Jazz, film, and improvised culture.
A Man Called Ove: The Grouch Submitted to the Oscars
by Swedish standards, Ove Lindahl is a rigid cold fish. Of course, anyone who
has seen A Christmas Carol knows
there must be a big, sensitive lug inside him someplace. Instead of ghosts, we
will come to understand Lindahl’s past through flashbacks launched by his
unsuccessful attempts to end it all. Suicide might be painless, but it is
surprisingly difficult in Hannes Holm’s adaptation of Frederik Backman’s hit
Swedish novel, A Man Called Ove (trailer here), which opens this
Friday in New York.
is the dreaded enforcer of his townhouse association’s rules and regulations.
He used to be the association’s president, until he was ousted in a coup led by
his former best friend, Rune. Tragically, his usurper has been incapacitated by
a stroke, but the imperious Ove was not asked back. When he is officially
downsized by his longtime factory employer, Lindahl decides it is time to
join his late wife Sonja, which might be
the most considerate thing he has done in years. However, he is interrupted
time and again by his endearingly clueless new neighbors. Against his will,
Lindahl starts to bond with the Persian émigré Parvaneh and her two young
daughters (but her klutzy Swedish husband Patrick remains a bit of a lost
Ove is exactly the sort of Grouchy Gus just waiting to blossom into a butterfly
that we have seen time and again. Yet, the flashback scenes that explain the
making of Ove pack a real punch. It is surprisingly moving to watch Filip Berg
as the earnest young Lindahl, struggling to release the pent-up feelings he is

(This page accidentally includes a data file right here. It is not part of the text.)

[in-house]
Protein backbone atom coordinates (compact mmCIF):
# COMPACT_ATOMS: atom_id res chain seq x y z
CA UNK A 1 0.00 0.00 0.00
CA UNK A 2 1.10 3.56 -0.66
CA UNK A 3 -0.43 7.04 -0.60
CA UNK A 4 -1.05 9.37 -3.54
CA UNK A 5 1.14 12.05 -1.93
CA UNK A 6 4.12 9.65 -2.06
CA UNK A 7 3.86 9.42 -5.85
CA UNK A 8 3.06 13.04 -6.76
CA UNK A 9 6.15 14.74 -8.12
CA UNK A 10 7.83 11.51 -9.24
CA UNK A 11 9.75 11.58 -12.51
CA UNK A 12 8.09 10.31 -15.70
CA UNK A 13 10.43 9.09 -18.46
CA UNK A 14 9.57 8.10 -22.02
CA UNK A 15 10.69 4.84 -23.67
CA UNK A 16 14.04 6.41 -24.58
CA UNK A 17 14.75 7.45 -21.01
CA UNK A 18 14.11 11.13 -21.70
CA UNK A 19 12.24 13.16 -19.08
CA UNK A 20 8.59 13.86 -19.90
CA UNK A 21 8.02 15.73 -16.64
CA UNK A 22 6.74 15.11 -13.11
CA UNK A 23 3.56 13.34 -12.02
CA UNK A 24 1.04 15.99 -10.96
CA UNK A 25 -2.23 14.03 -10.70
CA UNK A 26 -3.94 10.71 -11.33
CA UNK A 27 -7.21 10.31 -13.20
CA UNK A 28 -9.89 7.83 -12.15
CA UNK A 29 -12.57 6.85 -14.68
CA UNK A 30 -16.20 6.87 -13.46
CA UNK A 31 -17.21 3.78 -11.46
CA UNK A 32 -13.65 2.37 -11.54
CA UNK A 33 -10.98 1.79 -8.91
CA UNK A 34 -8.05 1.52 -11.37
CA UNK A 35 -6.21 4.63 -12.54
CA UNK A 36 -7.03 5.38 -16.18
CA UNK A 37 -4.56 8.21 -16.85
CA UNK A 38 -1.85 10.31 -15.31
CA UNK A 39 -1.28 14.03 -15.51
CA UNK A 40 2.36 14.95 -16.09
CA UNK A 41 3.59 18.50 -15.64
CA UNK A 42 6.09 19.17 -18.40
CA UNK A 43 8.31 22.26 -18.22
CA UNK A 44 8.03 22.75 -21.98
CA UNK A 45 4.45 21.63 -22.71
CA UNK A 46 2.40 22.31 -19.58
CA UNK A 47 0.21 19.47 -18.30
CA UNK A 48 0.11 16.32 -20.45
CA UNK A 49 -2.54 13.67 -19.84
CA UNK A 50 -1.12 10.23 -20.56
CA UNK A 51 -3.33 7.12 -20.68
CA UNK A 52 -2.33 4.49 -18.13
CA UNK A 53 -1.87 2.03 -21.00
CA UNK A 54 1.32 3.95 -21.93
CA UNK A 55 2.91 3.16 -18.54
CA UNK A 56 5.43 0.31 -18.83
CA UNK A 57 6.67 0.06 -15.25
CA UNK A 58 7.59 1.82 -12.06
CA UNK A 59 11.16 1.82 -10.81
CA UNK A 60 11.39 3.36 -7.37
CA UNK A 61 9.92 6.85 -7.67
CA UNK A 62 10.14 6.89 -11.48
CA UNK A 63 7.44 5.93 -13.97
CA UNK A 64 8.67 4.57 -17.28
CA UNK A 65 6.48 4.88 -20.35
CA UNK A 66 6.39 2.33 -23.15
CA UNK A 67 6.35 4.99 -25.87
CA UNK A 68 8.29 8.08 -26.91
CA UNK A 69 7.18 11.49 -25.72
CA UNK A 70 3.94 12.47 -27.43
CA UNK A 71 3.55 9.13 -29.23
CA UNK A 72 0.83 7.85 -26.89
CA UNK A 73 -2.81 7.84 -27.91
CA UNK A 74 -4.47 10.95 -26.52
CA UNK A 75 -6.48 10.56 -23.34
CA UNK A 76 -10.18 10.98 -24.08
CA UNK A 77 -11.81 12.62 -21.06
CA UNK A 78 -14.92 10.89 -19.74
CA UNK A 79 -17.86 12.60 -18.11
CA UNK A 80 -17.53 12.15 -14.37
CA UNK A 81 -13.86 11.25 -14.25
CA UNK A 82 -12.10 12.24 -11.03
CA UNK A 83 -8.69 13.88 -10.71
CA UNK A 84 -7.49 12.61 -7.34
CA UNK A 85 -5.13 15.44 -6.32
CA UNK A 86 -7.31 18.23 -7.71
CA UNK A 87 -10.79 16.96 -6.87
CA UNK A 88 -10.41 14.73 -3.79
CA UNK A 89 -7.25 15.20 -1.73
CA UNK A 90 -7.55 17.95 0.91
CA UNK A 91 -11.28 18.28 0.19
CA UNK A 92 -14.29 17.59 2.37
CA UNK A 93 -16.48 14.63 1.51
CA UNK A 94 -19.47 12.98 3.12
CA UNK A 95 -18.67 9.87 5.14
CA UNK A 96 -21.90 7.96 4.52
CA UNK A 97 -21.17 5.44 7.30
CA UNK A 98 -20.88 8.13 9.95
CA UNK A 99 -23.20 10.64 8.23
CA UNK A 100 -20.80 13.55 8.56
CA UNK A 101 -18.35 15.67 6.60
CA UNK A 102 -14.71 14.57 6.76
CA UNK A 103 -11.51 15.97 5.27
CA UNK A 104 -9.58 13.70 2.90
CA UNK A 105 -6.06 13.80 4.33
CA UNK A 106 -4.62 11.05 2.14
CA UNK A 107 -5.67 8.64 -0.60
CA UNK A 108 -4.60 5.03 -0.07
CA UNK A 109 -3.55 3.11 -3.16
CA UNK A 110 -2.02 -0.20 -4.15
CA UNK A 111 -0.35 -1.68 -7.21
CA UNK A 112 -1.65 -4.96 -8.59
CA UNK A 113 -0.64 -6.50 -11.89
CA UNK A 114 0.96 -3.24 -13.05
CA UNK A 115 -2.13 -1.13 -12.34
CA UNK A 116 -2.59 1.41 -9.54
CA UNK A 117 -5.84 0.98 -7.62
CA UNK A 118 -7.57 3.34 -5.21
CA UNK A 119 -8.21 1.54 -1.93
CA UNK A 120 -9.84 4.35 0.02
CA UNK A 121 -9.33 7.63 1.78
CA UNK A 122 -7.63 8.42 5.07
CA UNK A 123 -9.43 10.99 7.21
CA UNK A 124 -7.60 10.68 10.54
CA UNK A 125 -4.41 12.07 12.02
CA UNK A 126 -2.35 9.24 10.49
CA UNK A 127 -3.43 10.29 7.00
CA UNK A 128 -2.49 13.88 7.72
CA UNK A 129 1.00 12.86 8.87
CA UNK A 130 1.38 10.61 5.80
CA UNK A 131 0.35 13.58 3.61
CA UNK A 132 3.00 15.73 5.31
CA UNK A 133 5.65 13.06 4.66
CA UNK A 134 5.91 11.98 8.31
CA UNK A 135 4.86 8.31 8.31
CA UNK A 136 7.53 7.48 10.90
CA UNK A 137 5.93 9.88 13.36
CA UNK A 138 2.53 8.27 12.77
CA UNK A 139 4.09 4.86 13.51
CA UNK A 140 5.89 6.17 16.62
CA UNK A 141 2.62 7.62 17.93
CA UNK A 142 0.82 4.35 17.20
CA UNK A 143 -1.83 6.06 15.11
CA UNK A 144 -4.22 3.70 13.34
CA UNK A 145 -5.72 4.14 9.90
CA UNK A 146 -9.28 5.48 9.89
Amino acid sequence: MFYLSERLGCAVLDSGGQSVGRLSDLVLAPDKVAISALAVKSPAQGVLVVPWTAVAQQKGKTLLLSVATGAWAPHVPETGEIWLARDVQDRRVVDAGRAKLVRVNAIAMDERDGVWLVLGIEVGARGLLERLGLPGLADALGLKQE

so ill-equipped to express. He also forges some poignant chemistry with Ida
Engvoll as his beloved Sonja. Ove’s recurring run-ins with bureaucratic
authorities (the “whiteshirts”) further distinguish the film with unexpected
Kafkaesque dimensions. Still, there is no getting around the cloying
sentimentality of the present day narrative.
Rolf Lassgård was the first actor Henning Mankell’s angst-ridden detective Kurt
Wallander, we know he can brood with the best of them. He does indeed wring
every drop of dignity out of the manipulative script. Lassgård’s big,
commanding presence is impressive, no doubt about it.
The fifth biggest domestic Swedish box office
performer ever, A Man Called Ove was
a shrewd choice for Sweden’s foreign language Oscar submission. After all, a
good percentage of the Academy will instantly relate to the crotchety old goat.
It is generally a competent piece of feel-goodism, but there are flashes of
inspiration in Lindahl’s troubled past. Recommended for Tuesdays with Morrie-reading fans of accessible cross-over foreign
films, A Man Called Ove opens this
Friday (9/30) in New York, at the Angelika Film Center downtown and the Paris
Labels: Curmudgeons, Scandinavian Cinema